Questprobe Chapter 1 - Adventure 3

Reviewed by John Sweeney


Issue 25

Jan/Feb 87

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Fantastic Four featuring the Human Torch and the Thing
Scott Adams/Adventure International/All American Adventures
48k Disk


I used to enjoy Scott Adams' adventures, but, rather sadly, they seem to have been left behind by the other main adventure producers like Level 9 and Infocom. It is not really fair to compare them with Infocom since they are designed to fit into a 64K memory (apart from the pictures), but Level 9's adventures are written with the same constraints as Scott Adams', and they get better all the time. Questprobe 3 seems, if anything, inferior to the earlier adventures in the series.

With the pictures turned off, Questprobe 1 (The Hulk) normally gave sub-second responses. The Fantastic Four has a three to four second response - what went wrong? (It gets even worse if you WAIT - the command WAIT 15 takes 30 seconds to do nothing!)


A response time of a few seconds can be quite acceptable, it is, for instance, quite common in Infocom adventures, but the difference there is that you know it is going to be worth waiting for the response. This, alas, is not true of The Fantastic Four. 99% of the responses from the adventure are: 'I see nothing special' (even single word descriptions of a few things would be nice), 'I don't know what xxxx means' (even for a word like PRINCESS, which is listed in its
vocabulary!) and 'I didn't completely understand you' (you get this for even the simplest of sentences, e.g. OPEN DOOR - both of which are listed in its vocabulary - and this is the same door, in the Chief Examiner's office, which you COULD attempt to open in The Hulk!). But it gets even worse.

The adventure starts with the Thing stuck in a tar pit and the Torch nearby. You can switch between the two characters by typing in SWITCH. I flew the Torch over the pit and tried to get him to lift the Thing out. This didn't seem to be working so I checked the documentation, which is quite extensive giving long descriptions of the various heroes and villains in the story. Sure enough, the Thing weighs 500 lbs, and the Torch can get 'enough lift to carry around 180 pounds. By forming a jet from his feet, directed behind him, he can achieve speeds of up to 140 miles per hour'. This sounded like it might be enough to jerk the Thing free from the tar, so I typed in TURN ON JET - 'I don't know how to BEGIN something' - huh? I said TURN not BEGIN, and TURN is listed in the vocabulary! So I tried BECOME JET -'OK', but all it did was switch me to being, the Thing. It would appear that BECOME is a synonym for SWITCH, and it just ignored the word JET completely. This is hardly what one expects of a company which has been producing adventures since the beginning!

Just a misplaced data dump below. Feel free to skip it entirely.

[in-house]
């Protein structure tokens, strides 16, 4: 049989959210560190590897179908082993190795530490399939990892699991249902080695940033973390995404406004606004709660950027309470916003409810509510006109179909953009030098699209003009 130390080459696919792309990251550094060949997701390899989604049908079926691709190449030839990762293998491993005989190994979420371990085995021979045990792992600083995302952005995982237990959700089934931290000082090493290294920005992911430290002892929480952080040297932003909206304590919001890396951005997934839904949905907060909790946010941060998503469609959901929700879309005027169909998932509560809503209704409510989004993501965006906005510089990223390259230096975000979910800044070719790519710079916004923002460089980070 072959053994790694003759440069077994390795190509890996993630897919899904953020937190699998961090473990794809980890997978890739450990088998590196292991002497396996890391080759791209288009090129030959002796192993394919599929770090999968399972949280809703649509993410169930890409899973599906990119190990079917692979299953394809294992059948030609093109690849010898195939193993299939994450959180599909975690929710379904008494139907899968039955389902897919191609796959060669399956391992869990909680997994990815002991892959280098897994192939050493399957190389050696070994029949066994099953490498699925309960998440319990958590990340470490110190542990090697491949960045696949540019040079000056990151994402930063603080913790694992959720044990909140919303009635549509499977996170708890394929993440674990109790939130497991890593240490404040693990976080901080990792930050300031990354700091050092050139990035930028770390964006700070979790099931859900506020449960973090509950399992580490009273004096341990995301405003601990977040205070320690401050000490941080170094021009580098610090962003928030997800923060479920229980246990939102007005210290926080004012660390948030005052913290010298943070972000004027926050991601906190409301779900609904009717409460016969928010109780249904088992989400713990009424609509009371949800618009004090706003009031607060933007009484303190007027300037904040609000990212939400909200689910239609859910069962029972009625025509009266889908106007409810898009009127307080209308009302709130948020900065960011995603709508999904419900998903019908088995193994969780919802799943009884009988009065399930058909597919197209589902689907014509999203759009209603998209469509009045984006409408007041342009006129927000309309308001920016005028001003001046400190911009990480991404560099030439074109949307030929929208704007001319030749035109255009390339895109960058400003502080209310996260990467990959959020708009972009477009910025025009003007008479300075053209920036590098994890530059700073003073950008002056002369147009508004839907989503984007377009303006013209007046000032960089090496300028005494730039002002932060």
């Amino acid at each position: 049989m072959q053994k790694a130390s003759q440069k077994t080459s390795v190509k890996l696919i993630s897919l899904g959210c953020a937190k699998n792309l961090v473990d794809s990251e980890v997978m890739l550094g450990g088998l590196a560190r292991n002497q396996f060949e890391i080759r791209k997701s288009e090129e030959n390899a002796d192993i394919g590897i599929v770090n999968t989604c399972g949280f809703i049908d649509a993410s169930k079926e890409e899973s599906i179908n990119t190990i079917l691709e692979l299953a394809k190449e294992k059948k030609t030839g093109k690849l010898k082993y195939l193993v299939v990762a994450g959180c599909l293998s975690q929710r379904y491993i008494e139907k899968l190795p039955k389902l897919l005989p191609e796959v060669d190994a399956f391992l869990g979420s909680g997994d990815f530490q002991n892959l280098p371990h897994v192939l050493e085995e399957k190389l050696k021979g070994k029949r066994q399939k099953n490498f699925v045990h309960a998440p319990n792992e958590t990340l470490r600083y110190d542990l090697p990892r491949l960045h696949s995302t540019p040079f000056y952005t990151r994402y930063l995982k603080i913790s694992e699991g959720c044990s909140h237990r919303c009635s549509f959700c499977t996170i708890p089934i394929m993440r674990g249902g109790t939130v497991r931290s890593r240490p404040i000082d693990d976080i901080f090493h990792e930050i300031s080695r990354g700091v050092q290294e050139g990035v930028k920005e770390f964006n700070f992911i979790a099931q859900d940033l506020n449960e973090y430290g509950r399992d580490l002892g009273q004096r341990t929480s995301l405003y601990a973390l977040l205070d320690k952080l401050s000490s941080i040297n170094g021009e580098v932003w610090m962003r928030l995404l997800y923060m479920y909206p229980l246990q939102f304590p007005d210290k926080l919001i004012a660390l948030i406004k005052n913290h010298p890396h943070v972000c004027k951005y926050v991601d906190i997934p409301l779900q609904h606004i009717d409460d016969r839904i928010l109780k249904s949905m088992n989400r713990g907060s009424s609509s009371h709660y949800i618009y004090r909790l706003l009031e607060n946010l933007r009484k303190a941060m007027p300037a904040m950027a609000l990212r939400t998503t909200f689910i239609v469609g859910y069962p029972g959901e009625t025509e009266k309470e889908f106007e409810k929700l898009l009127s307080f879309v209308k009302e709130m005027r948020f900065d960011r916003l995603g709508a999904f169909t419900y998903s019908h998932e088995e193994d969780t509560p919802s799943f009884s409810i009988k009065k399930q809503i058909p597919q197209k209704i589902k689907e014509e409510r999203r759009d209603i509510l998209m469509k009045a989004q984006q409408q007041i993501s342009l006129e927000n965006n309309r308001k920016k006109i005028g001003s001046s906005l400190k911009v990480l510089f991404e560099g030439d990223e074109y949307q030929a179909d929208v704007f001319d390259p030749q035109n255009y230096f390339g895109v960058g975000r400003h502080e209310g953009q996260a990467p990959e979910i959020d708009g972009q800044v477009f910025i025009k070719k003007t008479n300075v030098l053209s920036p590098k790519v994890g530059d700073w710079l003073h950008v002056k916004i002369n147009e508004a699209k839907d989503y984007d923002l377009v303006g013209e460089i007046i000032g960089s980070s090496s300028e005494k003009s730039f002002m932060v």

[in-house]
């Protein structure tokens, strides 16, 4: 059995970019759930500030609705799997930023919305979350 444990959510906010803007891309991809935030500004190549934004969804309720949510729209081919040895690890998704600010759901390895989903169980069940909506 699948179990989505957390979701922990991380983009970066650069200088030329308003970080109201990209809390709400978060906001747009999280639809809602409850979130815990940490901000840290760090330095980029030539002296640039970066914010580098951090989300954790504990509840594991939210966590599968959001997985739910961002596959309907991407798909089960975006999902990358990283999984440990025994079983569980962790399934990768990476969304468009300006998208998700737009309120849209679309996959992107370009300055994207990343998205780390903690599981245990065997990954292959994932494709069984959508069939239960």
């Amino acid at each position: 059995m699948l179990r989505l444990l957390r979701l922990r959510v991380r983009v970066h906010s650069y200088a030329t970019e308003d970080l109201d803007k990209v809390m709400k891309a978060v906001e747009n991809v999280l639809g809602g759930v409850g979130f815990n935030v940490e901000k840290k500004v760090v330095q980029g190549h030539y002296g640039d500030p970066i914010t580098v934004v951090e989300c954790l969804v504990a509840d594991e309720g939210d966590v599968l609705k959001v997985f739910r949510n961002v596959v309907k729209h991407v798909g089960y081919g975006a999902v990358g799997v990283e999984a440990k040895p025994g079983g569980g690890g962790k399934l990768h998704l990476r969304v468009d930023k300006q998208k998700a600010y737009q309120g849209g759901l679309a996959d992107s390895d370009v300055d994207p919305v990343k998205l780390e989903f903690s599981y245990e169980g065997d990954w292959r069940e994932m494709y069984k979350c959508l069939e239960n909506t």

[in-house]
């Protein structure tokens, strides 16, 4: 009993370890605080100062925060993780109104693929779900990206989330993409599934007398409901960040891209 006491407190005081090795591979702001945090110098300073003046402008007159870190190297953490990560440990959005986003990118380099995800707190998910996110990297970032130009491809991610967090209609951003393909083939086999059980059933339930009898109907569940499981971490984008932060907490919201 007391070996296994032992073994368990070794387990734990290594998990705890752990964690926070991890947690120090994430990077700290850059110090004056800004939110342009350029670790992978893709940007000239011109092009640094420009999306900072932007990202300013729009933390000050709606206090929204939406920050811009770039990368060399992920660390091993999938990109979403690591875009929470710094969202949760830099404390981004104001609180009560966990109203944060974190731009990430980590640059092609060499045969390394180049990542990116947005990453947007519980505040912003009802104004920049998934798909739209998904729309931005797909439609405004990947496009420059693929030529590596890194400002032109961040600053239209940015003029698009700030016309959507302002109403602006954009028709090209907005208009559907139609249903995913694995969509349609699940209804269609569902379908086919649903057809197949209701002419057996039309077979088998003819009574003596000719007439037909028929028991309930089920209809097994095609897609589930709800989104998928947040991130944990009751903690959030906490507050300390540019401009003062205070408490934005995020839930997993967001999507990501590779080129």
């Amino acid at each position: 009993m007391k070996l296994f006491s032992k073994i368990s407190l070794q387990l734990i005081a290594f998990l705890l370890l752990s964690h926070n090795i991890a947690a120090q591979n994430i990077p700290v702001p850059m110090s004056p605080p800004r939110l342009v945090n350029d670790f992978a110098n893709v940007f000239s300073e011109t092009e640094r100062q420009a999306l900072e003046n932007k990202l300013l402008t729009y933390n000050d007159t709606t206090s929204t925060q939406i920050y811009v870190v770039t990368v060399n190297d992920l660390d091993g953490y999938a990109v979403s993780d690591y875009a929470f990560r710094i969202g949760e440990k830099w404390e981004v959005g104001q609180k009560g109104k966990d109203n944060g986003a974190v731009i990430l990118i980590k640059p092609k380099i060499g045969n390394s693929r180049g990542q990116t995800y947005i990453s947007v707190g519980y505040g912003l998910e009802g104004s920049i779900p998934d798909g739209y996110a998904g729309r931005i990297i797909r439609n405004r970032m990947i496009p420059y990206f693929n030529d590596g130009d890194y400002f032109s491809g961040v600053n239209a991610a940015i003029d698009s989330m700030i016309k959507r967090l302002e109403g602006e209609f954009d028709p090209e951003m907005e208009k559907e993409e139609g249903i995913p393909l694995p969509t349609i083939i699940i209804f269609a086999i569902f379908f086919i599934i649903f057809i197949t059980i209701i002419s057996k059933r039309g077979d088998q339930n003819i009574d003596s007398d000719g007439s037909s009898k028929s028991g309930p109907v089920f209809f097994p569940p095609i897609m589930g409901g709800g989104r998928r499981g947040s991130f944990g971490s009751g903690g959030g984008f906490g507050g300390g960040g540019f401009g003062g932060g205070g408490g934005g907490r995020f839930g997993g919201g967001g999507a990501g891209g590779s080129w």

Anyway, I gave up trying to rescue the Thing that way, but did eventually discover how to save him from drowning in the tar pit. I also explored around the place a bit with the Torch and discovered how to work the cannon. After a few hours I had still found very few locations, and extremely few artifacts (three to be precise). I was getting bored. I had now reached a point in the game where the Thing is stuck at the bottom of a shaft. Now the instructions say 'Your computer is able to understand long, complex sentences such as "CLIMB ALL THE WAY UP THE SHAFT"'. That sounded just right for my current problem so I typed it in. After my previous experiences with the game's inability to understand the simplest of English, I shouldn't have been surprised when it responded 'Your sentence has too many elements for me to understand. Please simplify it.' (Can we do them for false advertising?)

One final complaint - how come it can understand GIVE CANDLE TO THING, but not GIVE CANDLE TO RINGMASTER? I don't mind if he doesn't want it, but anything would be preferable to seeing 'I didn't completely understand you' appear on the screen yet AGAIN! There is absolutely no point in having a vast vocabulary of hundreds of words, unless you program the game to understand a few more sentences than those absolutely required to complete the game. It just becomes a guessing game as to which is the only valid sentence you can use in the current situation. This, combined with the atrocious response times for such a primitive adventure, results in what I can only describe as a disappointing and boring game.

It's got some pretty pictures - if you don't mind waiting while they load.